Of course, Eliab, who presumably has many fine qualities, has not stepped up to challenge Goliath. Why not? Because he lacks what David has: trust in the Lord.
This does not mean that David feels that he excels at an inward quality that Eliab lacks. Instead, David reasons that he is the small one, the insignificant brother, and therefore his only hope is in the Lord’s favor. But the Lord’s favor is more than enough. With the Lord, David could face lions and bears and giants.
David has a helpful spirit that humbly accepts lowly tasks. He was out taking care of the sheep when everybody else was attending the important meeting with Samuel. Later he accepts the task to take food to the brothers and inquire on their well-being. He might have said, “I have been anointed to be king in Israel! This task is beneath me!” But he does not.
Again, it is not that David has superior qualities that commend him to the Lord. On the contrary, even asking, “What quality was in David that made the Lord choose him?” is the wrong question. The right question is to ask, “What quality in the Lord prompted Him to choose David?” The answer is free grace.
The Lord said, “I have provided for Myself a king among Jesse’s sons.” This means that the Lord, through His own Word, created a humble and pious heart in David. David trusts the Lord because the Lord made him that way through repentance and faith. This does not negate grace, since it was the Lord’s gracious Word that freely worked in David from start to finish.
We were similarly prepared by the Lord for Himself. But we do not so much see our calling by the Lord in David’s anointing, as if we are “all that” like David was. Instead we see our calling in the end goal for which the Lord chose David. That goal was to raise up Christ for us.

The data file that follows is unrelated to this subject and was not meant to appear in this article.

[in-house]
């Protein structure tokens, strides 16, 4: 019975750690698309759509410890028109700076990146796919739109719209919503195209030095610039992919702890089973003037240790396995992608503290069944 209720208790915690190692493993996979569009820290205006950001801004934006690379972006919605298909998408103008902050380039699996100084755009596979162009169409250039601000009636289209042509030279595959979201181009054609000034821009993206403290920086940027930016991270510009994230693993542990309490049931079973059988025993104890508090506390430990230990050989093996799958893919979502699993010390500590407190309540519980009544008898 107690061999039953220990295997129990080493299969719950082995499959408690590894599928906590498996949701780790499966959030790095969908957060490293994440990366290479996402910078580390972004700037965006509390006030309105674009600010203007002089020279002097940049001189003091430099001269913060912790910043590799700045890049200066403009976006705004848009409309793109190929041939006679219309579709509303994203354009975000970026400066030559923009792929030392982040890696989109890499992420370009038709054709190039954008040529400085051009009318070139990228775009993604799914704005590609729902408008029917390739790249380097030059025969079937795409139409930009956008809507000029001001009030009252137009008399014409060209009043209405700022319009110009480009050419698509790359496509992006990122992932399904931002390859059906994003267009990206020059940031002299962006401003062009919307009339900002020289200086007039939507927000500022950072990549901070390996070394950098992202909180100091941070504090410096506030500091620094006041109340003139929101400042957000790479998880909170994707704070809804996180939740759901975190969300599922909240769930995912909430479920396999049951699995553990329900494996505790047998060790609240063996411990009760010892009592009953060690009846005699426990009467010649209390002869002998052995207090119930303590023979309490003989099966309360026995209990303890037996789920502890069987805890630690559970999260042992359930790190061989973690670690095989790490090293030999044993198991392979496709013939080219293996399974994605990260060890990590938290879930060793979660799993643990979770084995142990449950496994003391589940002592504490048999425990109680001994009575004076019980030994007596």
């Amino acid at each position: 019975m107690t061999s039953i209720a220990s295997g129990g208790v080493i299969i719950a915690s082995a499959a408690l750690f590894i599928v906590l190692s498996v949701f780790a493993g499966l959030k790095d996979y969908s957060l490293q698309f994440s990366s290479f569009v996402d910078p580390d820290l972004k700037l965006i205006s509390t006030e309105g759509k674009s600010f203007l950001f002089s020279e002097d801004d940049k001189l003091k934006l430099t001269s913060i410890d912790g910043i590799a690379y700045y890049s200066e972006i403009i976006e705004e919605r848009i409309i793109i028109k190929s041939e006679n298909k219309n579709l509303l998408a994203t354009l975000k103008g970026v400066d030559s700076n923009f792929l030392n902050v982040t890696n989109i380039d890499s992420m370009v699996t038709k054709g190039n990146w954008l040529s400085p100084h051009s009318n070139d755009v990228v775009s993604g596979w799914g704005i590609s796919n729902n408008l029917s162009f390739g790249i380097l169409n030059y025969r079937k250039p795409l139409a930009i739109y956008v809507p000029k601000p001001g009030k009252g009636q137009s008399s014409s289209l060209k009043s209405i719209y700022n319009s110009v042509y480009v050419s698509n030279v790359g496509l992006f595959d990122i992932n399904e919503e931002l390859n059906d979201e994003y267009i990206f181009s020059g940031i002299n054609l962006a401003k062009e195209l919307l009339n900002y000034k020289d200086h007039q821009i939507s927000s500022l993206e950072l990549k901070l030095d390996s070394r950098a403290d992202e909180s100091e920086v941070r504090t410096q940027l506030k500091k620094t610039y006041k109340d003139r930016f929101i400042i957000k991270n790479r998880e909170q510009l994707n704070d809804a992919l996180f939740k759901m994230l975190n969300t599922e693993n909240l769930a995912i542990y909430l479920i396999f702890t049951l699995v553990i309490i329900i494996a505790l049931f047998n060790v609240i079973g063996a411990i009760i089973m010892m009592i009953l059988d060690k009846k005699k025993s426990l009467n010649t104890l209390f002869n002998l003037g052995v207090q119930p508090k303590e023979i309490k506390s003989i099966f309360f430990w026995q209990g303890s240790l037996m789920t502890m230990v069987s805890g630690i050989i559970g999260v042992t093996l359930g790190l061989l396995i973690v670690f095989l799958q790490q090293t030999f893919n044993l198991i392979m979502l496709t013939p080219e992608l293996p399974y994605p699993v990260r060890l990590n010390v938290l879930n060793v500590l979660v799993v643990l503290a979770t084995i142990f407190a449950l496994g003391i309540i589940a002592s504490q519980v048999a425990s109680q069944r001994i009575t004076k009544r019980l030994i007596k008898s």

So the Lord made sure that David was a shepherd like the great Shepherd who was to come from his sons. David also was made courageous by the Lord because Christ would also face spiritual bears and lions and giants for us.
At His anointing, the Spirit rushed upon David and remained on Him from that day forward. One day, the Spirit also rushed upon Christ at the Jordan River and remained upon Him.
The Lord was showing how He worked when He chose David. God did not select someone who would seem like much from the outside. Christ seemed to be merely a man. But inside was the perfect image of the holiness of the eternal Lord. So the Lord found His King Shepherd in Bethlehem, a small, humble village.
What happened right after this text? The Lord anoints His king, but then David did not go directly to Jerusalem to rule. Christ like David would have to suffer for a long time before sitting on the throne. David was often hunted and persecuted by the current king, Saul. Christ was also threatened with death several times before they finally handed Him over to Pilate. Thus Christ did not reveal His glory until an extended period of tribulation.
You follow a similar path. You must endure trouble before glory. You are anointed at your baptism to be kings before the Lord, yet you do not immediately sit in glory.
But the Lord does see what is inside. He sees your heart and your struggles that perhaps no one else sees. He sympathizes with the pain that this sinful world inflicts on you. He sympathizes because He also went through the same and worse.
Rest assured that your sympathetic Lord will not let you remain in tribulation and suffering forever. He will lift off of you your cross and seat you with Him in glory. Although He may seem to delay at times, He will accomplish all things for you.
For He is your kindly Shepherd-King. He is the well-Beloved of God, the chosen One, who is pleasing to the Father because He loves His sheep enough lay down His life for them. So He destroys the bears and lions and giants that threaten. The last of them will be defeated on the Last Day, even death and satan.
The Lord keep us until that Day. Amen.